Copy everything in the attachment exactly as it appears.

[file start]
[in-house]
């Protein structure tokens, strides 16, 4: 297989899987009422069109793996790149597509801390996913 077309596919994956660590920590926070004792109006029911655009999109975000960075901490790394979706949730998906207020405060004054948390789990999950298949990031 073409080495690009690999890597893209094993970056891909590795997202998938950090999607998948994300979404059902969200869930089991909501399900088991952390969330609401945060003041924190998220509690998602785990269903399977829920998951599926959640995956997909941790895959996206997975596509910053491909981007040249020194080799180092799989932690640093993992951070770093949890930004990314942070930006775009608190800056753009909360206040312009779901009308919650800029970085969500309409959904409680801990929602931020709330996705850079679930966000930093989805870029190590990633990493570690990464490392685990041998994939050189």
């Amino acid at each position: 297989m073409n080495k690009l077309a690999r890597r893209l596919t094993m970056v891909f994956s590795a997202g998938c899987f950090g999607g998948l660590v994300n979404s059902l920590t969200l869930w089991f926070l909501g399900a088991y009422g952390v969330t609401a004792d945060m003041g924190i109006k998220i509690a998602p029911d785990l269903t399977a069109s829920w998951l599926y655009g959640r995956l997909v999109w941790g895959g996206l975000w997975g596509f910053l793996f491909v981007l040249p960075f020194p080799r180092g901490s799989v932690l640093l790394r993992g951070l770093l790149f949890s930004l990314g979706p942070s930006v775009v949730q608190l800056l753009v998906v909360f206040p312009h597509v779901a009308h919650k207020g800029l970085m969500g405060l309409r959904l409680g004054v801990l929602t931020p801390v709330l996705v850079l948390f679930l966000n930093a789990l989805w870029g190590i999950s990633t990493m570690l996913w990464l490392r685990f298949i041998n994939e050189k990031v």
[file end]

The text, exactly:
[in-house]
């Protein structure tokens, strides 16, 4: 297989899987009422069109793996790149597509801390996913 077309596919994956660590920590926070004792109006029911655009999109975000960075901490790394979706949730998906207020405060004054948390789990999950298949990031 073409080495690009690999890597893209094993970056891909590795997202998938950090999607998948994300979404059902969200869930089991909501399900088991952390969330609401945060003041924190998220509690998602785990269903399977829920998951599926959640995956997909941790895959996206997975596509910053491909981007040249020194080799180092799989932690640093993992951070770093949890930004990314942070930006775009608190800056753009909360206040312009779901009308919650800029970085969500309409959904409680801990929602931020709330996705850079679930966000930093989805870029190590990633990493570690990464490392685990041998994939050189």
């Amino acid at each position: 297989m073409n080495k690009l077309a690999r890597r893209l596919t094993m970056v891909f994956s590795a997202g998938c899987f950090g999607g998948l660590v994300n979404s059902l920590t969200l869930w089991f926070l909501g399900a088991y009422g952390v969330t609401a004792d945060m003041g924190i109006k998220i509690a998602p029911d785990l269903t399977a069109s829920w998951l599926y655009g959640r995956l997909v999109w941790g895959g996206l975000w997975g596509f910053l793996f491909v981007l040249p960075f020194p080799r180092g901490s799989v932690l640093l790394r993992g951070l770093l790149f949890s930004l990314g979706p942070s930006v775009v949730q608190l800056l753009v998906v909360f206040p312009h597509v779901a009308h919650k207020g800029l970085m969500g405060l309409r959904l409680g004054v801990l929602t931020p801390v709330l996705v850079l948390f679930l966000n930093a789990l989805w870029g190590i999950s990633t990493m570690l996913w990464l490392r685990f298949i041998n994939e050189k990031v």